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Howard's End: Who’s Watching The Bankers?

The Reserve Bank of Australia has produced a report which exposes bank tactics in hiding fees, setting prices collectively and heavily promoting credit cards because they make the most profit for the banks, not because they are the best product for consumers. Calling New Zealand Reserve Bank Chairman Dr Brash, calling Dr Don Brash, where are you Dr Brash? Maree Howard writes.

After years of judging the credit practices of Australian consumers, the banks have had their credit card schemes judged and the result is a resounding failure.

For the first time, the banks' monopoly on providing credit cards - blamed by many for the high interest rates customers have to pay - could be smashed, replaced with a near-open market where retailers can undercut them.

The new plan has been proposed by the Reserve Bank of Australia in a report released last week after a two-year inquiry into Australia's $3 billion credit card industry.

It was a review of the history of credit cards since Bankcard was introduced in 1974 and explored whether the banking industry's protection should continue.

The conclusion was damning.

Banks "do not serve the public interest." The report cites as evidence that while general interest rates have fallen 2 percent over the past year, with no competition, bank credit card rates have barely changed.

"The document concludes the cost to the community of the credit card network is higher than it would be if more competitive conditions prevailed," said Reserve bank Chairman Ian McFarlane.



The bottom line from the review is with more competitive conditions, an estimated $500 million each year would flow from the banks back into the pockets of consumers.

Consumer advocates say it is not unreasonable to expect dramatic reductions in credit card interest rates if the proposed reforms are made law.

"Consumers need only look at what's happened in the home loan market over the last decade," said Chris Gosselin, executive director of consumer group InfoChoice.

Already the banks have thrown the PR budgets at the problem, spinning the disadvantages, threatening consequences and using fear tactics to stop the Australian Federal Government implementing the Reserve Bank plan.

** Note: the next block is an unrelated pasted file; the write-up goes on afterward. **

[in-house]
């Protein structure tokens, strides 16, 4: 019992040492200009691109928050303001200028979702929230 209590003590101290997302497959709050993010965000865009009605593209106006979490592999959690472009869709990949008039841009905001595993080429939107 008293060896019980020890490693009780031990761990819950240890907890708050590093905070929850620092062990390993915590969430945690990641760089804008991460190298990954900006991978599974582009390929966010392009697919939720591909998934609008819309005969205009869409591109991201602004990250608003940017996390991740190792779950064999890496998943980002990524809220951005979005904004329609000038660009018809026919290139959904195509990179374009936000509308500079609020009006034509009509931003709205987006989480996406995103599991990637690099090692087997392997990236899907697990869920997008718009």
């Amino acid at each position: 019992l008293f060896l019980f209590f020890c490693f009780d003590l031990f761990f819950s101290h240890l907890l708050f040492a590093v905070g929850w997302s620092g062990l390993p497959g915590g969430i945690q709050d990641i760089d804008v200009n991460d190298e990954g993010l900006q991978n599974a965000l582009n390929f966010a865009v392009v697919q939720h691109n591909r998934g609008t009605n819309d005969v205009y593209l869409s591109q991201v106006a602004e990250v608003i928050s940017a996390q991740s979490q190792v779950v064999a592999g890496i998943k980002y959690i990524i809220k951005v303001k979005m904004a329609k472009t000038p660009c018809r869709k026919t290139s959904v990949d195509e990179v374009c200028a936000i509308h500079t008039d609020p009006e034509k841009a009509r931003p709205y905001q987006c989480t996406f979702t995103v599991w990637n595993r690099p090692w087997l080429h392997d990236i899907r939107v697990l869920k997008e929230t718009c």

Similar punishment was dealt out when bank fees were increased to compensate for lost revenue during deregulation of the home mortgage market and the introduction of new providors of mortgage finance.

The banks have been quick to point out that the findings are not all good news, recommending that interchange fees be charged to customers.

This is the fee currently paid by the merchant - around $1 a purchase - because they are banned from passing it on to the customer. It is this fee that is added to retail prices for all consumers.

Under the Reserve Bank changes, retailers would be allowed to charge them to the credit card customer - but likely will not.

The giant retailer, Harvey Norman, has already pledged not to. It's Chairman Gerry Harvey says: "Realistically, the customer is not going to pay, and it's not an issue."

Consumer groups believe the prospect of lower interest rates outweighs any disadvantages.

University of NSW financial services consumer policy centre director, Chris Connolly, said: "We hope the Reserve Bank will see the reforms through and will not be swayed by the massive lobbying efforts of the banks and credit card companies."

MasterCard general manager, John Verco indicates his company for one will fight any changes. " MasterCard is keen to ensure any proposed changes to its Australian credit card operations do not affect its viability or vitality."

The Australian Competition and Consumer Commission has already given its stamp of approval saying consumers and small businesses could save hundreds of millions of dollars annually.

Australian Federal Government Treasurer, Peter Costello, has also given a cautious nod - saying any increased competition could benefit consumers.

The Government must not decide if it will side with the banks or consumers.

Calling Dr Brash, calling Dr Don Brash, where are you Dr Brash?

ENDS

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